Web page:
For cheaper food options in Fowey there are several bakeries serving pasties and more with plenty of harbour seating available to enjoy the view. We do this in summer.
Toilets at Fowey and Polkerris require 20p entry.
Parking in Fowey is very limited, park in the signed car park and walk into the town. Aprox 1/3 mile.
Harbour rails in Fowey are not idea for small children and they need to be supervised running near the edge.
Following on from my posts about Athens and where we stayed in Kefisia, I’m sharing today the next leg of our Greek trip last summer. It’s a bit of a change from my Sunday photos on the farm but the area is so beautiful in a very different way to Cornwall, I wanted to share a little of what we enjoyed here and brighten up a Sunday in February.
Booking a holiday independently from the UK in an area you are unfamiliar with is not easy, even in the modern age of the internet. We wanted a two centre holiday, beginning with a few days in Athens and finishing with a few days on the coast. For our coastal stay the area near Nafplion, in the Peloponnese region south of Athens, appealed having good reviews. We randomly selected a hotel in a little village called Kantia. That was back in February last year and we had a whole 5 months to wait before we would find out if our choice was a wise one.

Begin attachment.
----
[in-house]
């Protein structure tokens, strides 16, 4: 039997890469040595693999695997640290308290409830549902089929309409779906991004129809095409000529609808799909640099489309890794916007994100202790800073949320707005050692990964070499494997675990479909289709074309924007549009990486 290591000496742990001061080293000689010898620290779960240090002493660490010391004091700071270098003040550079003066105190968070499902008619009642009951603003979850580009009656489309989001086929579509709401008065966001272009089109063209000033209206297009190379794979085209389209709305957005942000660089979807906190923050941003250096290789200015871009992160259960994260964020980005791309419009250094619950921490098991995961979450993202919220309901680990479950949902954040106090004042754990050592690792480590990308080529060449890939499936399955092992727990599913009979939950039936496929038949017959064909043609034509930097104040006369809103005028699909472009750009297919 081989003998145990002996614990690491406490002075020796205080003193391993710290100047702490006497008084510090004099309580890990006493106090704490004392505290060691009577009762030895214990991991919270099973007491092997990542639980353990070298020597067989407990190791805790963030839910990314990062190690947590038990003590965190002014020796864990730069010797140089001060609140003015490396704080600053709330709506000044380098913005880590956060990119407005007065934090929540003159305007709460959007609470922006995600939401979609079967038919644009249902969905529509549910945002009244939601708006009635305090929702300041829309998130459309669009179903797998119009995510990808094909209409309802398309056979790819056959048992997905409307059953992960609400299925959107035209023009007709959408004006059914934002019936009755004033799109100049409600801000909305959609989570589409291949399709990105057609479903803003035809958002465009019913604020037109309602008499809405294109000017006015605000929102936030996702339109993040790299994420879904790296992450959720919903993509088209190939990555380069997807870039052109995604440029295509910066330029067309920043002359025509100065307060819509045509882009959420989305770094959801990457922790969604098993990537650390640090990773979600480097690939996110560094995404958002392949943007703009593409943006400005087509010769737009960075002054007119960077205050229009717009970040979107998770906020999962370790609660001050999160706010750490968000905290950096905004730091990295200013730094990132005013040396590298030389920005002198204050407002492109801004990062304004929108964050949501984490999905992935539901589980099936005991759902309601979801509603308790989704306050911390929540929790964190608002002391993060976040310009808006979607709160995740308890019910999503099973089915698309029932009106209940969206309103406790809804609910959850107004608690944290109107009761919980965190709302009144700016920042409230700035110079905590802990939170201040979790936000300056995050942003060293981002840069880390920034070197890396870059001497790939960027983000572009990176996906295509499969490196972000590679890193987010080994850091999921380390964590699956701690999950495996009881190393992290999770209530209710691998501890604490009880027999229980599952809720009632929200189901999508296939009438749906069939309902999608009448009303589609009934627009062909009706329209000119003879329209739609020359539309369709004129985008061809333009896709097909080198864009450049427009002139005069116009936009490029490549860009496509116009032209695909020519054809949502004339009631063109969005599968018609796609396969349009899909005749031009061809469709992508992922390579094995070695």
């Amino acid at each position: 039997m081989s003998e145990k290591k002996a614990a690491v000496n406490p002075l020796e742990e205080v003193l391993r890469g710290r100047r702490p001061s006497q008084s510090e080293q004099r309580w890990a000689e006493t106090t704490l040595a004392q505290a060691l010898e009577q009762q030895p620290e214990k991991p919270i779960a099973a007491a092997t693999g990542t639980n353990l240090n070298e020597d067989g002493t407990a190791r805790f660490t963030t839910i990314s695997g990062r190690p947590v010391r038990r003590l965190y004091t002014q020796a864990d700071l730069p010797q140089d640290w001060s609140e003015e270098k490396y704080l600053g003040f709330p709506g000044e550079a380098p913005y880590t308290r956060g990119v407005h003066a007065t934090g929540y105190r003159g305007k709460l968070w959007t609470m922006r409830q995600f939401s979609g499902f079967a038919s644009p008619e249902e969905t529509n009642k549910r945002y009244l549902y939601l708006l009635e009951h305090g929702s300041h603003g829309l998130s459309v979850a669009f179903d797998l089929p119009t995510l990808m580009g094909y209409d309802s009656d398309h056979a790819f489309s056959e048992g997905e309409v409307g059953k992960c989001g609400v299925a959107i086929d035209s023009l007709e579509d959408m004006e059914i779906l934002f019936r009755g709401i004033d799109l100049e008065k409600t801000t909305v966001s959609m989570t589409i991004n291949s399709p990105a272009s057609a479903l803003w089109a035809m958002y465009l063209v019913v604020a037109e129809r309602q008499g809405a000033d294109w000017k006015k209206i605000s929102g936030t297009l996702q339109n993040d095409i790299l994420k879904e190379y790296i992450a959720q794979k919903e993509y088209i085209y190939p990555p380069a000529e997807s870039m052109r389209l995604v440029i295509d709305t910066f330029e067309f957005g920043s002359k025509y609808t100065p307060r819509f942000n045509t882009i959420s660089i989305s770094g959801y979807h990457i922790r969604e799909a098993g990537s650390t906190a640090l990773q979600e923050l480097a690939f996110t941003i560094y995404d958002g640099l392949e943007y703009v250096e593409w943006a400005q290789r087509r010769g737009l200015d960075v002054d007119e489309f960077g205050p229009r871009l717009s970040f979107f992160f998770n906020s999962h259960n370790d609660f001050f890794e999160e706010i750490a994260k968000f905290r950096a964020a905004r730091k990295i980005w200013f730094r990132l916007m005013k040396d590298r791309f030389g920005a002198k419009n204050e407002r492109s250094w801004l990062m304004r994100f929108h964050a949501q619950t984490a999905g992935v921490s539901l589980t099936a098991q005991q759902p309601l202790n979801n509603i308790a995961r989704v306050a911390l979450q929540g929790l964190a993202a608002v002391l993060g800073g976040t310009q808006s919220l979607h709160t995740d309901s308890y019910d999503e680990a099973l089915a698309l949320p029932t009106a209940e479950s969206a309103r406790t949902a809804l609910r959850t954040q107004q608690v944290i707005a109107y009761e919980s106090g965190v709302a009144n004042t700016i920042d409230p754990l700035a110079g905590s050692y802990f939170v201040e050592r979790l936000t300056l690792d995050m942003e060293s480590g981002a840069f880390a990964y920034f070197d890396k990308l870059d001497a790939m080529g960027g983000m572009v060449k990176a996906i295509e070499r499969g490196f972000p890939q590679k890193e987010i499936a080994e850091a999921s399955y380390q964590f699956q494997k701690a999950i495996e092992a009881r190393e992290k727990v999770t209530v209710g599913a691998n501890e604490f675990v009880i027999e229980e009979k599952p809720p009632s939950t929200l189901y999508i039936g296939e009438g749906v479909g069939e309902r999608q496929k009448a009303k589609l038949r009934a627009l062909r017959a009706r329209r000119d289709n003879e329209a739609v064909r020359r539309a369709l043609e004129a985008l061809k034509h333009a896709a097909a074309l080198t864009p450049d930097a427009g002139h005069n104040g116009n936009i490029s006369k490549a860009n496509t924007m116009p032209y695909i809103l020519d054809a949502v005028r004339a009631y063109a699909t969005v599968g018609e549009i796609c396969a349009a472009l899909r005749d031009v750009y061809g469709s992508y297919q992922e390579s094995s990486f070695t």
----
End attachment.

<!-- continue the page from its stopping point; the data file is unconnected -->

The Greek roads have been transformed out of all recognition in the 20 years since I last visited. A super new highway connected Athens with the Peloponnese and in our hire car, complete with sat nav; we reached our destination in under 3 hours. Stepping out of the car was like stepping back into the Greece I remembered; dusty roads, fabulous houses next to derelict ones, rooms to rent and a rather undiscovered beach devoid of all the touristy water sports. Instead the beach supported just the odd Taverna every 200 yards or so, lemon trees, olive trees, the odd dog lying underneath and our little hotel just 30 yards up a dirt track from the beach. This was clearly a place for the locals but with a Greek surname and a smattering of Greek it was just what we were hoping for.